Peace celebrations were formally organised for Hampton in 1919 to commemorate the signing of the Peace Treaty. A committee was appointed with a set budget, once permission had been granted by the Local Government Board. This was reflected in the minutes for Hampton UDC, as the committee was:
‘To spend a sum not exceeding the equivalent of a penny rate for the District’. (p 260, Hampton UDC, 5 May 1919).
The committee involved Council members, Vicars, Headmasters and Headmistresses of local schools and a Minister of Religion and their brief was to maintain ‘reasonable expenses’ (p 297), in keeping with the post-war frugality. This resulted Peace Pageant (1919) can be seen with photograph:
Richmond after the War
Local council responses to the Armistice Agreement included an entry in the Richmond Council Minutes, headed ‘Signing of the Armistice by the Enemy’:
‘…the Council of the Borough of Richmond (Surrey), representing the people of the Borough, inspired by loyal devotion, beg to congratulated His Majesty the King upon the signing of the Armistice and the cessation of hostilities, and express the hope that these are the precursors of a just and lasting peace.’ (Borough of Richmond, Agendas, Minutes & Reports 9 November 1918 – 14 October 1919).
A deputation of the Watermen of Richmond met with the Mayor, Councillor Williams to arrange a Torchlight Procession for Wednesday 20 November 1918, to celebrate the signing of the Armistice. It is significant to note here that the Watermen from Richmond Parish, that fought on active service in the conflict, are documented in the Parish Magazines throughout that period. Similarly, it was also recorded in the minutes that the sons of two Councillors (Alderman Carless and Alderman Edgar) had been awarded the Military Cross for gallantry on the field.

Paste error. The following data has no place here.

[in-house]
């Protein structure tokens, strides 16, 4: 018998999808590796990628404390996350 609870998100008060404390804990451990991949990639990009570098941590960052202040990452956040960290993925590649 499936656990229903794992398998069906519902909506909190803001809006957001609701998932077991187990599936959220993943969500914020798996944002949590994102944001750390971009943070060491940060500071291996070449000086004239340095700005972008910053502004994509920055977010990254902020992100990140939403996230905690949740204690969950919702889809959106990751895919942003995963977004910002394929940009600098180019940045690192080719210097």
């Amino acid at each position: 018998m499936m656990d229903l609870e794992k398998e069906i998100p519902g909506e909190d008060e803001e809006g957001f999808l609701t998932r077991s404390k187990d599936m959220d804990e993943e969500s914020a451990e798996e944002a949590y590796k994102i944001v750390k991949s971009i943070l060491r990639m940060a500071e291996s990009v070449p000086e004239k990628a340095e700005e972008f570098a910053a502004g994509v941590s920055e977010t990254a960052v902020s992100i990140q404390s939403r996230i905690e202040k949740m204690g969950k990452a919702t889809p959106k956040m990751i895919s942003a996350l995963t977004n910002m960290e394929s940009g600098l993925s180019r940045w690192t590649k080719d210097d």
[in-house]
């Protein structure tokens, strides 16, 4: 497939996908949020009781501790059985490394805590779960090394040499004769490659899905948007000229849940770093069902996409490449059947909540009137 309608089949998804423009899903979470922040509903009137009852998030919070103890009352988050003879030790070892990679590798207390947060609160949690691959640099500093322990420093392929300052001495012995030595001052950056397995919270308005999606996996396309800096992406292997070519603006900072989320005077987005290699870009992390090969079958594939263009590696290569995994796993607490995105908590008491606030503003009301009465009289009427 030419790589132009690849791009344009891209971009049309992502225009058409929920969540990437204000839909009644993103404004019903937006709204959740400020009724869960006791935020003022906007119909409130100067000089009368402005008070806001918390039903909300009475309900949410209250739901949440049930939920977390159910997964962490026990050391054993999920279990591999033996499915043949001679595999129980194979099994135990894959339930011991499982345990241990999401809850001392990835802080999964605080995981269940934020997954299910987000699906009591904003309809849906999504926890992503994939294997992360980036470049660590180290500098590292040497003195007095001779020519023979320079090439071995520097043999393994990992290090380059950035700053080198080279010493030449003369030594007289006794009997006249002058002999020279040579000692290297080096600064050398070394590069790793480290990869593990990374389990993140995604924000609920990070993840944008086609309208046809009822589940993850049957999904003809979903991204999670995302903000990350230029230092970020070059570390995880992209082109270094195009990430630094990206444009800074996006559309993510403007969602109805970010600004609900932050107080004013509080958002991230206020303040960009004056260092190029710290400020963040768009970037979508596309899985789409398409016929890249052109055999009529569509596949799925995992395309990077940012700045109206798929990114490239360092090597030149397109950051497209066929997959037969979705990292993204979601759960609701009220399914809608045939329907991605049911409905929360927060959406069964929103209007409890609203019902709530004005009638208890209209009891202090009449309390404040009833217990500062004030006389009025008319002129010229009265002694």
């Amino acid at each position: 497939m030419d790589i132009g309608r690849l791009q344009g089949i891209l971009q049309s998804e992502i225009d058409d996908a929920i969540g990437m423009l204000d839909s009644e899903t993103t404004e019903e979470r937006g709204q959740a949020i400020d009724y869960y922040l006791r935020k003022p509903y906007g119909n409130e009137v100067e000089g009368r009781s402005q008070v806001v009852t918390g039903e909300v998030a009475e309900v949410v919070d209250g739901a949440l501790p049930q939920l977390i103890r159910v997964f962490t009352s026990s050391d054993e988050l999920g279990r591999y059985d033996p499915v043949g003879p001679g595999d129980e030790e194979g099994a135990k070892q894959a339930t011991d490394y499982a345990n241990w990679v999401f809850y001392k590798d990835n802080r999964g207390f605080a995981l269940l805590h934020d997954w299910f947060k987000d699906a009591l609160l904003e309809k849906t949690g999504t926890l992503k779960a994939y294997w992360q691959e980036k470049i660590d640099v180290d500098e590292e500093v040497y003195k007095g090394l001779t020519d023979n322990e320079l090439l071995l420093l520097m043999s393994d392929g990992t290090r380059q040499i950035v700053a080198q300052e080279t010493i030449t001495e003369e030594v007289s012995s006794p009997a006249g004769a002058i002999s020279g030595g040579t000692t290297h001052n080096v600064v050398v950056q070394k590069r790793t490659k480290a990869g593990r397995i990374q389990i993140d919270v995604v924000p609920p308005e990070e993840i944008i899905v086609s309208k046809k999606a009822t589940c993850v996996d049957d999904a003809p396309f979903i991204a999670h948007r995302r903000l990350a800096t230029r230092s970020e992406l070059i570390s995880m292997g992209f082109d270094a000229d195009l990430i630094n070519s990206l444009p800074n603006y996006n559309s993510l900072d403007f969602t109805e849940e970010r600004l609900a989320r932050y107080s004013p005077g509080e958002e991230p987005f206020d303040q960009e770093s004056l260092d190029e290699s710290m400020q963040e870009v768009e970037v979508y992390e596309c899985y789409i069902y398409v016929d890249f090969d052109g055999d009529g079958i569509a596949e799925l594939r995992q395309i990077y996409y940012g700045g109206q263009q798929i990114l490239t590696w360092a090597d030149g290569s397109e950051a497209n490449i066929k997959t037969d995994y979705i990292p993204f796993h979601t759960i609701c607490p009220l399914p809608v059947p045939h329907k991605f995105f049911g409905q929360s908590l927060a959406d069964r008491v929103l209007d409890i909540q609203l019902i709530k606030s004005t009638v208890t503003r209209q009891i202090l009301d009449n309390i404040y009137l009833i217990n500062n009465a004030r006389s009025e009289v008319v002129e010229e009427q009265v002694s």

Twickenham after the War
Twickenham UDC always referred to the First World War as the ‘European War’. An exchange of telegrams took place between that council and Buckingham Palace to mark the cessation of hostilities:
‘The District Council and inhabitants of Twickenham tender to your Majesty their dutiful and loyal respects and congratulations upon the signing of the Armistice and the probable conclusion of the war. May everlasting peace prevail and the loving bonds of union between Your Majesty and peoples ever continue.’ Chairman, Town Hall, Twickenham. (Twickenham Urban District Council, Minutes & Reports April 1918 – April 1919).
Buckingham Palace via the King’s Private Secretary replied:
‘The King thanks the District Council and inhabitants of Twickenham for their kind and loyal congratulations upon the conclusion of the Armistice with Germany.’ (Twickenham UDC, Thursday 1 November 1918).
Celebrations in Twickenham
In due course, peace celebrations were hosted in Twickenham on 19 and 26 July 1919 which included thanksgiving as well as other festivities. The programme of events was to involve and represent all of the Twickenham side of the borough and the event was described on the first page of the brochure as:
‘… the Grand Public Festivities in celebration of the Termination of the Great War (1914 1919) and Signing of Peace on 28th June, 1919’. (p1 of the Official Programme).
The United Open Air Service of Thanksgiving and Prayer was held on Twickenham Green on Sunday 20 July at 3pm. This was the formal gathering to give thanks for the termination of the war.
Entertainment in the Borough